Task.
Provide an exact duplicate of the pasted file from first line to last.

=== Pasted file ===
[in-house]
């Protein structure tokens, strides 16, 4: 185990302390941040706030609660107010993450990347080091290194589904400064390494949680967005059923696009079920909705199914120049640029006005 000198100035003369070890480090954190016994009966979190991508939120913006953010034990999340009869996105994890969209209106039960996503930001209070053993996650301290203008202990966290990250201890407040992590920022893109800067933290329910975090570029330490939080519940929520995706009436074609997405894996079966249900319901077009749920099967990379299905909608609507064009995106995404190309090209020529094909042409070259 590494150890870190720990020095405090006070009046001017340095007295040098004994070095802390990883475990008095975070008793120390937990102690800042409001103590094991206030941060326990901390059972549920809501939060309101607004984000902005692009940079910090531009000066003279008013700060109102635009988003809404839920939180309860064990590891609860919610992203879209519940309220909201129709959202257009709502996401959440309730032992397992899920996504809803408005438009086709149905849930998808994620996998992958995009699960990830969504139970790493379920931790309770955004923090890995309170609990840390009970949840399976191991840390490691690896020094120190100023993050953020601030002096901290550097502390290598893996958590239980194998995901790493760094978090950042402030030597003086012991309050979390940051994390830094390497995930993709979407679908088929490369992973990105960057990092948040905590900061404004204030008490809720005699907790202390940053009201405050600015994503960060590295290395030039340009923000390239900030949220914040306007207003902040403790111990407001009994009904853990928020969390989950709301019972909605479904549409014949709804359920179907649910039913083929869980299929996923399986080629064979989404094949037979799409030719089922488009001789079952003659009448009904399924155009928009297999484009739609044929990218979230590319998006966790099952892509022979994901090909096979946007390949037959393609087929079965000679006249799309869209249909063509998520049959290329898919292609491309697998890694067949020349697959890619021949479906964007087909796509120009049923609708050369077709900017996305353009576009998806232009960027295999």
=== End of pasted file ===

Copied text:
[in-house]
């Protein structure tokens, strides 16, 4: 185990302390941040706030609660107010993450990347080091290194589904400064390494949680967005059923696009079920909705199914120049640029006005 000198100035003369070890480090954190016994009966979190991508939120913006953010034990999340009869996105994890969209209106039960996503930001209070053993996650301290203008202990966290990250201890407040992590920022893109800067933290329910975090570029330490939080519940929520995706009436074609997405894996079966249900319901077009749920099967990379299905909608609507064009995106995404190309090209020529094909042409070259 590494150890870190720990020095405090006070009046001017340095007295040098004994070095802390990883475990008095975070008793120390937990102690800042409001103590094991206030941060326990901390059972549920809501939060309101607004984000902005692009940079910090531009000066003279008013700060109102635009988003809404839920939180309860064990590891609860919610992203879209519940309220909201129709959202257009709502996401959440309730032992397992899920996504809803408005438009086709149905849930998808994620996998992958995009699960990830969504139970790493379920931790309770955004923090890995309170609990840390009970949840399976191991840390490691690896020094120190100023993050953020601030002096901290550097502390290598893996958590239980194998995901790493760094978090950042402030030597003086012991309050979390940051994390830094390497995930993709979407679908088929490369992973990105960057990092948040905590900061404004204030008490809720005699907790202390940053009201405050600015994503960060590295290395030039340009923000390239900030949220914040306007207003902040403790111990407001009994009904853990928020969390989950709301019972909605479904549409014949709804359920179907649910039913083929869980299929996923399986080629064979989404094949037979799409030719089922488009001789079952003659009448009904399924155009928009297999484009739609044929990218979230590319998006966790099952892509022979994901090909096979946007390949037959393609087929079965000679006249799309869209249909063509998520049959290329898919292609491309697998890694067949020349697959890619021949479906964007087909796509120009049923609708050369077709900017996305353009576009998806232009960027295999």